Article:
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Electric vehicles – the growing picture

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16.03.2022

Electric vehicles – the growing picture

It’s difficult to ignore the increasing number of electric vehicles (EV) arriving onto our streets. In the UK, electric vehicle licence plates boast a strip of green as a sign to others that it generates zero tailpipe emissions. From fuel stations to supermarket car parks, spaces are being handed over to electric vehicle charging points.

The electric vehicle revolution has begun. The question is, at what rate is it expected to grow and at what point will we live in a majority EV world?

SCALING UP

The demand is only set to grow

According to data from the SMMT, the industry body that monitors registrations in the UK, battery electric vehicle sales grew by more than 26% last year and, in doing so, secured around a quarter of the market share. Naturally, it would be a bold and somewhat unrealistic prediction to say that, by continuing to grow at this rate, all cars sold in the UK will be battery-electric by 2025. But plans put in place by the UK Government will see the sale of new non-hybrid internal combustion vehicles banned by 2030.

Looking at the global picture, the expected growth of electric vehicles over the next decade is more modest but by no means insignificant. Research by BloombergNEF suggests that, by 2025, worldwide EV sales are expected to reach 14 million per year, with a global fleet totalling 54 million vehicles.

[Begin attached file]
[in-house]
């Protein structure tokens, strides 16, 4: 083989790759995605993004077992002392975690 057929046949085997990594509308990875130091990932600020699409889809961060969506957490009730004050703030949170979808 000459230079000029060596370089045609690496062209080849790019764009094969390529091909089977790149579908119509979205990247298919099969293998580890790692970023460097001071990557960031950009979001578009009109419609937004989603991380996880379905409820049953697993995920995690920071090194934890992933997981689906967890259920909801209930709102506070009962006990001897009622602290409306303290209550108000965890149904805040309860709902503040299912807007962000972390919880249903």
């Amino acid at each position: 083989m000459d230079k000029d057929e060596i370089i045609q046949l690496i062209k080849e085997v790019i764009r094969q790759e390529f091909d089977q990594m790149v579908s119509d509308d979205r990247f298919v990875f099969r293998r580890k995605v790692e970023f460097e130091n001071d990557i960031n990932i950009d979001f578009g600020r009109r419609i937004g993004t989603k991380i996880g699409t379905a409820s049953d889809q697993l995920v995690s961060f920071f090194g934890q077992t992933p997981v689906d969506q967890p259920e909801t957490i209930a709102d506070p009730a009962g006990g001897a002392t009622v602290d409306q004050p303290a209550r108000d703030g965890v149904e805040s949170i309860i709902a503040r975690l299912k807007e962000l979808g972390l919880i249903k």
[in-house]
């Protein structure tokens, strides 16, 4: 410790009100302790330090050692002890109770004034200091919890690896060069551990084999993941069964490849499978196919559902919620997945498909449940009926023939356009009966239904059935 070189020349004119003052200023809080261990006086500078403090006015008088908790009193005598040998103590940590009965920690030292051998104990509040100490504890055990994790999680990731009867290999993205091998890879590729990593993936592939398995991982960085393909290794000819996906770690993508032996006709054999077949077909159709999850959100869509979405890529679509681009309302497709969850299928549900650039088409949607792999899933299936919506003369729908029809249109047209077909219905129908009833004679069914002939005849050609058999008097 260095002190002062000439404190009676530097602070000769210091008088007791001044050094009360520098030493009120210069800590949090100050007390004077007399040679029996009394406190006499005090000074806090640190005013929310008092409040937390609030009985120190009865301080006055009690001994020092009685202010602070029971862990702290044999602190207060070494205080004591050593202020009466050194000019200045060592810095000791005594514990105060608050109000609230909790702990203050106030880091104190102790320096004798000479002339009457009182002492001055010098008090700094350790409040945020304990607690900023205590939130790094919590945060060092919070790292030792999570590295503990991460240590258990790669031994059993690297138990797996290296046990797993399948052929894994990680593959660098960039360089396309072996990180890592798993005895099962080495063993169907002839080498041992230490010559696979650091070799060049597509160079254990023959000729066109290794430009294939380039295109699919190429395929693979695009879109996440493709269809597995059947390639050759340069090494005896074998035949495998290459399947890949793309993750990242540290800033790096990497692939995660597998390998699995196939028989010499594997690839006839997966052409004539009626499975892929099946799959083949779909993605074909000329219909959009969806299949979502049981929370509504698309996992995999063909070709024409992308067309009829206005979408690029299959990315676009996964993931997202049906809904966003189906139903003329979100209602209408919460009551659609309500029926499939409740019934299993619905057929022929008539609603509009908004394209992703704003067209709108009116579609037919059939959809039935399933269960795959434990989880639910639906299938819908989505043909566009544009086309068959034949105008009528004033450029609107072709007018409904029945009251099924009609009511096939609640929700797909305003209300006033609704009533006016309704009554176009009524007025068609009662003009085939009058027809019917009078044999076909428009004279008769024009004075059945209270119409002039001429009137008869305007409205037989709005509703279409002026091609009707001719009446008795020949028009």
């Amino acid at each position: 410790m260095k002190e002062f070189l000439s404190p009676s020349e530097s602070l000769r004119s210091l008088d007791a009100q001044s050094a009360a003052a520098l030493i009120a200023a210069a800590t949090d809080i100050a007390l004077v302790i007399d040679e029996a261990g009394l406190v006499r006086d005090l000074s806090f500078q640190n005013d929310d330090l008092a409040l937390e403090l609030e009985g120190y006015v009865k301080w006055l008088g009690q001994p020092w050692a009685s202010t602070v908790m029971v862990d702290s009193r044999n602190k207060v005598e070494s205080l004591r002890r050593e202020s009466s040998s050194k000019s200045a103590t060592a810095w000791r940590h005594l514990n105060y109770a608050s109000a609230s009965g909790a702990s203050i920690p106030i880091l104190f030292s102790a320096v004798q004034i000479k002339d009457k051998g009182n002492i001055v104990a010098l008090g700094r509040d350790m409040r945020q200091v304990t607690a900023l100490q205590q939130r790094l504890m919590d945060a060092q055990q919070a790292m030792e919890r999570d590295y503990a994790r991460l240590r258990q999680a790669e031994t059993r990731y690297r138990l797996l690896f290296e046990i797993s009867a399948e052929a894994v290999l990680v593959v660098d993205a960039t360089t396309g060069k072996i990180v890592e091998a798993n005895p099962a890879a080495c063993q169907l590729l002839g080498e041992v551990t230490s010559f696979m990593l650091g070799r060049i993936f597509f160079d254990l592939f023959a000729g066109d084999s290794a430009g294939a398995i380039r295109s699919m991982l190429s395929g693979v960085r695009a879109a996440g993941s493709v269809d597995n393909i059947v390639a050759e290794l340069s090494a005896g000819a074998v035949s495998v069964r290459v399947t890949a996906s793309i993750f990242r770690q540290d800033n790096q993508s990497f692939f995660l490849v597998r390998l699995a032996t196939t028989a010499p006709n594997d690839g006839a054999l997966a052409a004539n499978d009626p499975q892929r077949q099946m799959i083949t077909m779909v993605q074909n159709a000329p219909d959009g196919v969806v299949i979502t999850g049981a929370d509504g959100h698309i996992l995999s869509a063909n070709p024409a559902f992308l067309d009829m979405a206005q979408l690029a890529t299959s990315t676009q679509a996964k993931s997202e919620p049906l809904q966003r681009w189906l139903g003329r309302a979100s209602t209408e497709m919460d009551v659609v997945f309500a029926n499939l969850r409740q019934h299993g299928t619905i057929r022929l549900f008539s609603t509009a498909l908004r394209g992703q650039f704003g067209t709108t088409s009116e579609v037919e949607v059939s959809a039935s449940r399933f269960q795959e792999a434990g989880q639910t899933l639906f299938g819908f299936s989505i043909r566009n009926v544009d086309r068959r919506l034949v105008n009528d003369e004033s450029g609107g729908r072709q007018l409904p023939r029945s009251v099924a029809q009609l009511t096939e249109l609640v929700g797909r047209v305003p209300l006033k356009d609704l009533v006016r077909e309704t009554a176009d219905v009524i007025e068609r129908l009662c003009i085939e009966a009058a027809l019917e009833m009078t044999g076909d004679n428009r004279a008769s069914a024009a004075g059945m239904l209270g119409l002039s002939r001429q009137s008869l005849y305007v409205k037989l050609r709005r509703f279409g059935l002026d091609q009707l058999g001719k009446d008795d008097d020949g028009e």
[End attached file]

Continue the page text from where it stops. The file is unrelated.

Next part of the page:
SUSTAINABILITY IS CRITICAL

Higher demand leads to a higher environmental burden if technology doesn’t change

There’s still a considerable amount of uncertainty beyond this point. Factors including the price of components, infrastructure viability and governmental incentives will undoubtedly impact the speed of adoption. If the predictions are correct and we’re on track to reach annual sales of 14 million EVs globally by 2025, in the shorter term we all need to play a part in delivering sustainable electrification collectively. If not, we risk causing more environmental damage.

Our semi-sinusoidal motor technology is part of the solution. By removing the rare-earth magnets from our motors, we’re also able to mitigate the need for finite materials sourced by dirty mining practices and traded in volatile markets.

Clearly, we’re still several years away from understanding the true EV endgame. In a decade or so, it will be interesting to reflect on how the industry’s predictions were reflected in reality. Regardless, we hope that others will join us in ensuring that the journey is made with true sustainability at its core.